Dezeen Magazine

Museum of Conflict by Metropolitan Workshop

London-based architects Metropolitan Workshop have won a competition to design a new Museum of Conflict in Tripoli, Libya.


According to the architects, the construction of the 15,000 square metre building is inspired by Bedouin tents.


Its external shell diffuses the heat of the sun in order to regulate temperatures and provide shade and shelter.


Construction is due to begin in September 2009 with an estimated completion date of the end of 2011.


The following is from Metropolitan Workshop:


Metropolitan Workshop win competition for conflict museum in Libya

Metropolitan Workshop has won a closed competition for the new Museum of Conflict in Tripoli, Libya. The museum will house permanent and special exhibitions on Libya’s unique history, telling the story of campaigns and conflicts that have shaped the country from colonial power to independent state.


The building’s main design concept is inspired by tented structures used by the Bedouin. The 15,000 sqm museum will be enclosed by a light weight, camouflaging ‘veil’, giving the building a dynamic, environmentally responsive and functional form.

Underneath the large shaded canopy, a procession of museum gallery terraces spiral through the structure. This combination of terraced spaces and the angled exterior skin provides both enclosed conditioned spaces and open, non-conditioned spaces. Each gallery is adapted to the various artifacts and exhibitions on display including large exhibits such as tanks and planes, etc. Each floor plate was formed from an interlocking square module, which assists the interpretation of the museum programme.

Functionally, the external shell diffuses the heat of the sun in order to regulate temperatures. It provides shade and shelter, allowing the public to view all exhibitions in comfort even during the harsh summer climate. The environmental controlled areas increase progressively from the outside towards the core of the building. The entrance plaza requires shading only, the lobby requires comfort control whereas exhibits and displays require close environmental control.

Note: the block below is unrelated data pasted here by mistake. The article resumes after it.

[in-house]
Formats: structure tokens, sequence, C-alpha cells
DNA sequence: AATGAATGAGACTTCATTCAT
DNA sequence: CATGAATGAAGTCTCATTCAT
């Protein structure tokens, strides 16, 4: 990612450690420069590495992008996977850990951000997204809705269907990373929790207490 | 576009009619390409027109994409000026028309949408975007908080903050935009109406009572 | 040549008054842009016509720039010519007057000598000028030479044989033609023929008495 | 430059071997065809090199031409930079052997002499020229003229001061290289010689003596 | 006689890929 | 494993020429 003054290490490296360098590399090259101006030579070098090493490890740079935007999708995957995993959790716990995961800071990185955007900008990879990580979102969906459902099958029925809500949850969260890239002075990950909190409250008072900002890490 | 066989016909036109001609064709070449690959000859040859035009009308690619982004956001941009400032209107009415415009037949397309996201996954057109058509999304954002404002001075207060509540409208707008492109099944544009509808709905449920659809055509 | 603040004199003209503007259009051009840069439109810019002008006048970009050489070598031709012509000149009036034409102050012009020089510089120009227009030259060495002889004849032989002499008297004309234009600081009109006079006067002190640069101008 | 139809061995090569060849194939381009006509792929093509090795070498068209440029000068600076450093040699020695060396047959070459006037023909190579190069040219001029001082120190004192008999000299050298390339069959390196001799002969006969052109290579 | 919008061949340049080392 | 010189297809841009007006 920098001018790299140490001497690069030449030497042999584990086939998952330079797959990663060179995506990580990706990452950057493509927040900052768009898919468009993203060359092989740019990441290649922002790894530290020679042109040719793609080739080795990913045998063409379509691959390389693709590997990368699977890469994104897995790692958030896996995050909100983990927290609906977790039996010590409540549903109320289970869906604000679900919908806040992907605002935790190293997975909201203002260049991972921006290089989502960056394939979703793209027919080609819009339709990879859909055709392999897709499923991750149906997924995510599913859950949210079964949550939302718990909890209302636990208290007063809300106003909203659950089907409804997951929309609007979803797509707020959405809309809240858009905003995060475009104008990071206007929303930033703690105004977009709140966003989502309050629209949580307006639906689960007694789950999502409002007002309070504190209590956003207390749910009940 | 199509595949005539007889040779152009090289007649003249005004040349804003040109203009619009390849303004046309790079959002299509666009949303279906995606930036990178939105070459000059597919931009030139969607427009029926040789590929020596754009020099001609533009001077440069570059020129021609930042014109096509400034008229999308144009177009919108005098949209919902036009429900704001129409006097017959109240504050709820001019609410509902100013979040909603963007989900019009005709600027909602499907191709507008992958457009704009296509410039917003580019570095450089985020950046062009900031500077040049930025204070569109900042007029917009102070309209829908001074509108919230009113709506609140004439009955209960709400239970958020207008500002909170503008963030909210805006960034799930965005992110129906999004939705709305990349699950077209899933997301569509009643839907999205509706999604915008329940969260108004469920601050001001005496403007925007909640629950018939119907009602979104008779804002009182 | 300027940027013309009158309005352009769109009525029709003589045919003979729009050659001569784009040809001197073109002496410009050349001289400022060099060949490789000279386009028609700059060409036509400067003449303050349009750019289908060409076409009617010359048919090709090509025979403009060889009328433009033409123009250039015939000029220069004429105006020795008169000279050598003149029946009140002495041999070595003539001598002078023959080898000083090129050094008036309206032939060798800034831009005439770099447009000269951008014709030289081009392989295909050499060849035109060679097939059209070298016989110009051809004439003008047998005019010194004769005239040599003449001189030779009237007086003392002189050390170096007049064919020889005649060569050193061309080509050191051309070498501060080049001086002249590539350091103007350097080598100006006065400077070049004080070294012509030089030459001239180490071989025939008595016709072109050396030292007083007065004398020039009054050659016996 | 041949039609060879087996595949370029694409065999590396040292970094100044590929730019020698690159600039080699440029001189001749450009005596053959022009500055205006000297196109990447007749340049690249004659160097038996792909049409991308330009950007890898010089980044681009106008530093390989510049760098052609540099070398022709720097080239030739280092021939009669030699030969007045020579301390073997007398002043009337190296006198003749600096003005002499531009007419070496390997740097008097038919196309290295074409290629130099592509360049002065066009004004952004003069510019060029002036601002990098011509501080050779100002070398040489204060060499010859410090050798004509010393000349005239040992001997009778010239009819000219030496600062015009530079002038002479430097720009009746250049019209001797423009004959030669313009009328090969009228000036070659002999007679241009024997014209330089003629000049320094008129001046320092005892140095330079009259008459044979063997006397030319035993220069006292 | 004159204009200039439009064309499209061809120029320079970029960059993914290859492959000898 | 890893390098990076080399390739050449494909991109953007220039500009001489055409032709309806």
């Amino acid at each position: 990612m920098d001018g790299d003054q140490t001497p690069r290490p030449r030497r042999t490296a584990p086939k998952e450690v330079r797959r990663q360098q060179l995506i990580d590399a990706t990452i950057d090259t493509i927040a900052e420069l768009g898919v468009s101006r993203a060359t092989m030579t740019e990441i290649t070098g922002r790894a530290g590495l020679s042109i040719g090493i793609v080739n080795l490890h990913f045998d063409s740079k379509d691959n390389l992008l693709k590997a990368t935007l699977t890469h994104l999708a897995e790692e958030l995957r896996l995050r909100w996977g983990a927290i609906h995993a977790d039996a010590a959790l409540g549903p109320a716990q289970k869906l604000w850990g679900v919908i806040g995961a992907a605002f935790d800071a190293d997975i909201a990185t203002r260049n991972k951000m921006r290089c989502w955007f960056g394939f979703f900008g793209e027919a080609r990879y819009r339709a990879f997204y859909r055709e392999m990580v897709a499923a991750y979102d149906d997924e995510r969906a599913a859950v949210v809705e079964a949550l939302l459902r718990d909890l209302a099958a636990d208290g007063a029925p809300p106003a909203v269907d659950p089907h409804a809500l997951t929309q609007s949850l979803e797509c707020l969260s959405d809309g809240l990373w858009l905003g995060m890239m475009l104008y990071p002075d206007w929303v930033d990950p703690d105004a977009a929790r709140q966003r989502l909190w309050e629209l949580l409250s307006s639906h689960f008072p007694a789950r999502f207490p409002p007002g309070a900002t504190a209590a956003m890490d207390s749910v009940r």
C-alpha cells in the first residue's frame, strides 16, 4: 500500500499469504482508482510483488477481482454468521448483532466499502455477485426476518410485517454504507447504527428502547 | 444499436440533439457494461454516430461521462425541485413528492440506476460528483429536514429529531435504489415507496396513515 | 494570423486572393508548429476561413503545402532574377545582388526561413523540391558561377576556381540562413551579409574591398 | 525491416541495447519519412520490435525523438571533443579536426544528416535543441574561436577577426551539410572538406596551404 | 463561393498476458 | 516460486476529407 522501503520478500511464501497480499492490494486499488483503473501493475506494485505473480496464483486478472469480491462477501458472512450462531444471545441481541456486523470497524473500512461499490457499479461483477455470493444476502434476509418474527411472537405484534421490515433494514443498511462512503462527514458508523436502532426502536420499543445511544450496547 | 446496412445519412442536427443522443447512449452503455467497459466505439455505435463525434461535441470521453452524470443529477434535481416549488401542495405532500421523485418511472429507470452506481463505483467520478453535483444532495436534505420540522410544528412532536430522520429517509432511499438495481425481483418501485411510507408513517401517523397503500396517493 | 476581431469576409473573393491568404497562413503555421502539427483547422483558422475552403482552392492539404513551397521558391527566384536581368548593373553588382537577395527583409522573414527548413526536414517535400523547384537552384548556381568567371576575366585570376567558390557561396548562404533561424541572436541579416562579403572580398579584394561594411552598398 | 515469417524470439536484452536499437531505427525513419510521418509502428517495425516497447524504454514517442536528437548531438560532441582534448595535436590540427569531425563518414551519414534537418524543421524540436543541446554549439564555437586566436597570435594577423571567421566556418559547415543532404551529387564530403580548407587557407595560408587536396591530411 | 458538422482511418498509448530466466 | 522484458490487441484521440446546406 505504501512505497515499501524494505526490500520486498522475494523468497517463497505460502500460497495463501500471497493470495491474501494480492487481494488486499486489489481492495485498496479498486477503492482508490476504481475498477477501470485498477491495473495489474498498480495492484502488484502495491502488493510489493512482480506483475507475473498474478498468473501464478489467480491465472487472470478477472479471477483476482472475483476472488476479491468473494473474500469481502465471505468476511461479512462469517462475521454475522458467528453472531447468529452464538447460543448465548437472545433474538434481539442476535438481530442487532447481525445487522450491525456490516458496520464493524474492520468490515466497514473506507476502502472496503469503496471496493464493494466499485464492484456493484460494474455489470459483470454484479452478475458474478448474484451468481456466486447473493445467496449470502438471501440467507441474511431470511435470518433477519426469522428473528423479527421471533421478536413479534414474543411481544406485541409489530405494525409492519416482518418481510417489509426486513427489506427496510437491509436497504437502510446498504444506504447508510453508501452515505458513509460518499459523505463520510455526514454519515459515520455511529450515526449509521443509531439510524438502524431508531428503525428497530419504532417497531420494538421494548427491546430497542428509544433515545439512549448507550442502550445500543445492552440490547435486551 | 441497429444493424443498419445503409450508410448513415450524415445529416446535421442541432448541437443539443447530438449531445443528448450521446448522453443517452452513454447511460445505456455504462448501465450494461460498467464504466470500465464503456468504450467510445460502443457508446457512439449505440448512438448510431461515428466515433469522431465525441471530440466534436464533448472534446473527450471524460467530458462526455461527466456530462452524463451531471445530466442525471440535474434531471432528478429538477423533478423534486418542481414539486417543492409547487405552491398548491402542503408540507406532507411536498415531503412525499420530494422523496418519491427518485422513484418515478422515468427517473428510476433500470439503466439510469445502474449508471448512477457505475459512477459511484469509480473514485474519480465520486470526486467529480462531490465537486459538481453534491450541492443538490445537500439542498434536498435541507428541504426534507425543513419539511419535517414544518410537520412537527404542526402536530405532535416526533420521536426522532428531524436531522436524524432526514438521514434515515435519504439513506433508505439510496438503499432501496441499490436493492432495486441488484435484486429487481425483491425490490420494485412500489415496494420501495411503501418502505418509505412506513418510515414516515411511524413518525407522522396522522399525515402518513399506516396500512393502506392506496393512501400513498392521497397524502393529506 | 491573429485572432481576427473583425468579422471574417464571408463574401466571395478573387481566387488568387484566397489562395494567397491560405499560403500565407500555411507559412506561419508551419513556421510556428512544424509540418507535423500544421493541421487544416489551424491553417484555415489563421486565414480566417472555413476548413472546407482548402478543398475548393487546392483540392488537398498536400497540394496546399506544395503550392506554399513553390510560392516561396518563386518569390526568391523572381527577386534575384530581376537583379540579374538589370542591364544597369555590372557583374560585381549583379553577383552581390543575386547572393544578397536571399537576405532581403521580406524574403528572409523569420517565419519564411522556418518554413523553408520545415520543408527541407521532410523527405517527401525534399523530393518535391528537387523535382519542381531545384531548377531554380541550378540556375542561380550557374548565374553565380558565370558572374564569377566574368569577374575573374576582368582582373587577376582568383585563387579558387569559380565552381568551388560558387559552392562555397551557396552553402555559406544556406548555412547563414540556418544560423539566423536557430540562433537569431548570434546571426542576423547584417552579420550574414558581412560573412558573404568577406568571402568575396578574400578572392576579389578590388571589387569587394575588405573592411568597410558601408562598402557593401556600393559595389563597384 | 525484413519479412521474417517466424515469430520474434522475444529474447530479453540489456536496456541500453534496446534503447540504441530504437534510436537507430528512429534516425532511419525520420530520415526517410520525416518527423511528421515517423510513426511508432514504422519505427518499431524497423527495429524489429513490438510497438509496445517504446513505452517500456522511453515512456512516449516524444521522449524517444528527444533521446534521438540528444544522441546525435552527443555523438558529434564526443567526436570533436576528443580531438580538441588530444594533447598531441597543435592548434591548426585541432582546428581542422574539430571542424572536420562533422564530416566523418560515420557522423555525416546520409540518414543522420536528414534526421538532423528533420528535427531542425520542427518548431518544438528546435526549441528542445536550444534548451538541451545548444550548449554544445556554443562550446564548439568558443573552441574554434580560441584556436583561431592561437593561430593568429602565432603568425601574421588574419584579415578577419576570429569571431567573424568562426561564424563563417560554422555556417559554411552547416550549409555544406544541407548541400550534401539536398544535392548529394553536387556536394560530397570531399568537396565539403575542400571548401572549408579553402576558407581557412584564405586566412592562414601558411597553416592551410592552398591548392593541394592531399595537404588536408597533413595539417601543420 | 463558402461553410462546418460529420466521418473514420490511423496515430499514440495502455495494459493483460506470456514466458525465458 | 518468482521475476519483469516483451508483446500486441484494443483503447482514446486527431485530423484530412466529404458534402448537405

Permanent exhibitions will include galleries documenting the country’s historic evolution with large-scale exhibits (lower ground floor), the uprising against repression (first floor) and its history of revolution (second floor). The culmination of the museum includes exhibits on reconciliation and remembrance as well as a congress space on the top floor, which will focus on dialogue, tolerance and communication.

In addition to the main galleries, the museum incorporates a café, museum shop, prayer rooms, an education centre with a library and reading areas, conference rooms, administrative offices, and conservation and storage areas.

The project site is located west of the city centre within the planned green belt and is near significant existing and planned public buildings such as the People’s Hall. The museum spaces are partially sunk into the ground and use site’s topography to integrate the building into the existing and proposed landscape. This includes a poppy field garden of remembrance that will flank the approach to the main entrance.

Work is planned to begin on site before September 2009 with estimated completion at the end of 2011.

Marko Neskovic, Associate, Metropolitan Workshop commented:

“The Museum provides a unique platform to showcase Libya’s national story on a local and international level and educate future generations of the price of war. The challenge for Metropolitan Workshop was to design an appropriate vessel for communicating this message. We drew from several sources: Dune landscapes, traditional desert camps and military camouflage netting. The result is a dramatic structure that references the subject matter whilst responding to its immediate context, physically and environmentally.”